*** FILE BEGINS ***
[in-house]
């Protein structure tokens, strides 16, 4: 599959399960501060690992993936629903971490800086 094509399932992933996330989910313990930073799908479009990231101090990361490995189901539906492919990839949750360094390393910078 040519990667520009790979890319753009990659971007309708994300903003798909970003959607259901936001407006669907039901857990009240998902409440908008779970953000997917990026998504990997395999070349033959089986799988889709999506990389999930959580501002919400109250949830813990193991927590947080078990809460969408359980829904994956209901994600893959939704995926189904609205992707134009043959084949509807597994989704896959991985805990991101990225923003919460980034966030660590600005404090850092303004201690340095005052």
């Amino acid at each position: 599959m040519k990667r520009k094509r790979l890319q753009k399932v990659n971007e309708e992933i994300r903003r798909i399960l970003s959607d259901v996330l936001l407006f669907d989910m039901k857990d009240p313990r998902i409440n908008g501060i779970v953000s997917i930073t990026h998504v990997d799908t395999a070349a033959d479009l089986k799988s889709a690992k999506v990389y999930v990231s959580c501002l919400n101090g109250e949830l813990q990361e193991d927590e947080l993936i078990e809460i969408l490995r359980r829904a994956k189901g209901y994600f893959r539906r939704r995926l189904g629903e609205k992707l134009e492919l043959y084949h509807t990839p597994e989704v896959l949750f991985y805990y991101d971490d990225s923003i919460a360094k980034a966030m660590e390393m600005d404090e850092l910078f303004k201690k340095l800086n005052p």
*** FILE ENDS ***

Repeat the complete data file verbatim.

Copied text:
[in-house]
């Protein structure tokens, strides 16, 4: 599959399960501060690992993936629903971490800086 094509399932992933996330989910313990930073799908479009990231101090990361490995189901539906492919990839949750360094390393910078 040519990667520009790979890319753009990659971007309708994300903003798909970003959607259901936001407006669907039901857990009240998902409440908008779970953000997917990026998504990997395999070349033959089986799988889709999506990389999930959580501002919400109250949830813990193991927590947080078990809460969408359980829904994956209901994600893959939704995926189904609205992707134009043959084949509807597994989704896959991985805990991101990225923003919460980034966030660590600005404090850092303004201690340095005052």
């Amino acid at each position: 599959m040519k990667r520009k094509r790979l890319q753009k399932v990659n971007e309708e992933i994300r903003r798909i399960l970003s959607d259901v996330l936001l407006f669907d989910m039901k857990d009240p313990r998902i409440n908008g501060i779970v953000s997917i930073t990026h998504v990997d799908t395999a070349a033959d479009l089986k799988s889709a690992k999506v990389y999930v990231s959580c501002l919400n101090g109250e949830l813990q990361e193991d927590e947080l993936i078990e809460i969408l490995r359980r829904a994956k189901g209901y994600f893959r539906r939704r995926l189904g629903e609205k992707l134009e492919l043959y084949h509807t990839p597994e989704v896959l949750f991985y805990y991101d971490d990225s923003i919460a360094k980034a966030m660590e390393m600005d404090e850092l910078f303004k201690k340095l800086n005052p």